Hi, as everybody else, I'm blogging about the status of my GSoC project, which now has a name: Pancután.

Pancután is a lintian-like tool to check ISO images generated by debian-cd and friends. It aims to support CDDs, and even Debian-Live CDs. In case you're wondering, the name is a stupid pun about avoiding (skin) burns and unusable debian CDs (Pancután is a vintage lotion for burns in Argentina, and I think most joungsters won't even recognise the name). In any case, it sounds good :-).

Since it has a name, also it has a alioth project page, SVN repository and mailing list.

If you want to try it out, just checkout the repository and run:
$ ./pancutan <list of iso files>

If you set the environment variable DEBUG to a number greater than zero, you get debugging info.

Its dependencies are currently libyaml-perl (or libyaml-syck-perl for faster operation), fuseiso9660 and an user which fuse permissions.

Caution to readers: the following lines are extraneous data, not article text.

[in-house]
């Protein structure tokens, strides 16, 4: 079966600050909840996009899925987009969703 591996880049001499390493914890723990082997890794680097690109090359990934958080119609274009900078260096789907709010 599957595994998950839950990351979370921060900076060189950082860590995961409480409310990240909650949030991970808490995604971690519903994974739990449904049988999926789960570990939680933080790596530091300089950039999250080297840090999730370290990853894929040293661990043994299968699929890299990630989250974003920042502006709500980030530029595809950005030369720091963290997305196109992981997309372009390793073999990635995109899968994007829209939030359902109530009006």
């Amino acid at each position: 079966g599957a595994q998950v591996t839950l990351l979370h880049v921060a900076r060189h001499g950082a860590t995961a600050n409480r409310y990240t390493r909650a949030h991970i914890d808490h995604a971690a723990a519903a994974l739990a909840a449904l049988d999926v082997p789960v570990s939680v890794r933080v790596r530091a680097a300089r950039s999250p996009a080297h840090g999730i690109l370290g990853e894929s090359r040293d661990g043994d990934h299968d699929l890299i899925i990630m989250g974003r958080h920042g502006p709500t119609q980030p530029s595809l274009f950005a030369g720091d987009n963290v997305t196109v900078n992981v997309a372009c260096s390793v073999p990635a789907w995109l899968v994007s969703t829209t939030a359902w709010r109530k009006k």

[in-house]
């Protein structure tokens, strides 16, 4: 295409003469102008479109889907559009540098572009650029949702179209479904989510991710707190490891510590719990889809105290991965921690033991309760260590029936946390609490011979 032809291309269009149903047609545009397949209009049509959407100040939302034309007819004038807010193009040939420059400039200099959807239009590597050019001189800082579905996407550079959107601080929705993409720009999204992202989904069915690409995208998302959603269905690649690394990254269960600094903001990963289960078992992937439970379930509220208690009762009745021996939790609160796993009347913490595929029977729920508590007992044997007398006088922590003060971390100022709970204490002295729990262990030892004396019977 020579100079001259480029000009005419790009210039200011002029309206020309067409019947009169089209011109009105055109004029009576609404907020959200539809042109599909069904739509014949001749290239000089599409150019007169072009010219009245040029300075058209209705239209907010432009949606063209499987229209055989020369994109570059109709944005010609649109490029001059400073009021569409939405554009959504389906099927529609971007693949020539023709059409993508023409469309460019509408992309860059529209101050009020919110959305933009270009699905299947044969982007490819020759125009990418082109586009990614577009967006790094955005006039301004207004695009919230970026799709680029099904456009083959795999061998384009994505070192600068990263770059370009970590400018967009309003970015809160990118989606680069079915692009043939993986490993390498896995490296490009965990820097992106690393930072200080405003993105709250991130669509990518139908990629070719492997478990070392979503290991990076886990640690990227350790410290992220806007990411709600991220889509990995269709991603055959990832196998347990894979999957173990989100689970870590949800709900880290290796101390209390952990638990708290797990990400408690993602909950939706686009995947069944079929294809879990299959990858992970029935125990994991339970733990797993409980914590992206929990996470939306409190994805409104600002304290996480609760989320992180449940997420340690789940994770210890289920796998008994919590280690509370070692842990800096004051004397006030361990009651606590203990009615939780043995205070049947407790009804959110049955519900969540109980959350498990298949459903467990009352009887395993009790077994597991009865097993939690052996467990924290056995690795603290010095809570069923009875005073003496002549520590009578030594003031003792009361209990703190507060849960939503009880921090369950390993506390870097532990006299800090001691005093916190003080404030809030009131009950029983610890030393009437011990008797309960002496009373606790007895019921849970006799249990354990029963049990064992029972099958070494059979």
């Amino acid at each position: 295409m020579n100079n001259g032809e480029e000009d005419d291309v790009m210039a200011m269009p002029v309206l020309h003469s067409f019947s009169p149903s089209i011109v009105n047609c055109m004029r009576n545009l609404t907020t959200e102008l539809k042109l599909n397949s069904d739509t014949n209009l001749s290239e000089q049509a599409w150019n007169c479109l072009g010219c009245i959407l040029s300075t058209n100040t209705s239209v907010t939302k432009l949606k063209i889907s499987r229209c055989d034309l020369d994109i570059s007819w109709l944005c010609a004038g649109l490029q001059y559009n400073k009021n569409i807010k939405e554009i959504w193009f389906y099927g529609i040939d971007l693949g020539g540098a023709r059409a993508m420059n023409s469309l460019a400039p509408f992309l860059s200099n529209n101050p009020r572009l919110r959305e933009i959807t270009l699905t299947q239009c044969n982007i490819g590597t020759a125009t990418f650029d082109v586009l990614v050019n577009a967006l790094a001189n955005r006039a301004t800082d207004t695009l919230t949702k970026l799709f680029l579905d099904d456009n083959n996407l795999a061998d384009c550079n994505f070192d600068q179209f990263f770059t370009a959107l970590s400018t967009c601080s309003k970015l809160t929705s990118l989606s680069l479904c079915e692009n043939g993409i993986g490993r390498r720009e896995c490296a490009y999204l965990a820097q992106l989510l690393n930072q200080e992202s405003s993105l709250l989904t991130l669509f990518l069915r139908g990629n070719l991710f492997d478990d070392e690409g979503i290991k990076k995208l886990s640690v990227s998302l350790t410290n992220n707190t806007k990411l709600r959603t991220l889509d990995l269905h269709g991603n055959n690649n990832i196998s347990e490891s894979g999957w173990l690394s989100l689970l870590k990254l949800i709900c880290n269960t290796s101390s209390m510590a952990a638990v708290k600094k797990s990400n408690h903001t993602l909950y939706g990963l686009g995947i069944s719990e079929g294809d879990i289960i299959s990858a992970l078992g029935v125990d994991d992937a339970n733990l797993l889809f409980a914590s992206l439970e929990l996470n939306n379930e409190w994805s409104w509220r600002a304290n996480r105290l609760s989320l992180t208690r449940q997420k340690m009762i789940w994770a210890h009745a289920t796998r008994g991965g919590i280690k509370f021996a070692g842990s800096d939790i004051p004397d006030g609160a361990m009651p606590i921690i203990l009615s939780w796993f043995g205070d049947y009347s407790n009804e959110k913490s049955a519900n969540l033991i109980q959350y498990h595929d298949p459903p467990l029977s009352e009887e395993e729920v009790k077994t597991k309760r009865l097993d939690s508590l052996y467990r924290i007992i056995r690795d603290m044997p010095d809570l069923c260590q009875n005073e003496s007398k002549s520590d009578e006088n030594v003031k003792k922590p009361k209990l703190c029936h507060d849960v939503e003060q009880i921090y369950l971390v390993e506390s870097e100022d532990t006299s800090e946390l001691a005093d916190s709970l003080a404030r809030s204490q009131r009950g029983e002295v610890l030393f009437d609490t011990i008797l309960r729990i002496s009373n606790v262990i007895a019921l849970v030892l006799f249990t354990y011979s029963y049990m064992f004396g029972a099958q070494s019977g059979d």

Of course, as I've been working in the architecture, there aren't many tests. But you can try the powerpc business card ISO for which pancutan currently detects that it's too big for a business card cd:

$ ./pancutan /media/IOMega/mirror/isos/debian-40r0-powerpc-businesscard.iso
E: image-too-big
 - The ISO file is too big for the target media
 + 73207808

About the architecture.

The general idea is that a directory is scanned for modules, "requires" them, and extracts metadata embedded into them (I'm still thinking that this can be separated to delay compiling of modules when they're needed, but I haven't decided it yet). From that metadata, tasks and tags (errors and warnings) definitions are loaded. Also a lot of internal sanity checking is performed.

There isn't any fixed order of execution, it's constructed based on the dependencies the tasks define. And it has been thought from the start with parallelisation in mind, although that functionality hasn't been written yet (I'll do it during this week).

I have written a draft spec for the plug-ins in the wiki. I have to properly document that, but you can get an idea from it.

At this point, I'd like to other, more experienced people take a look at it. So feedback is very welcomed, specially from the people that will use the tool!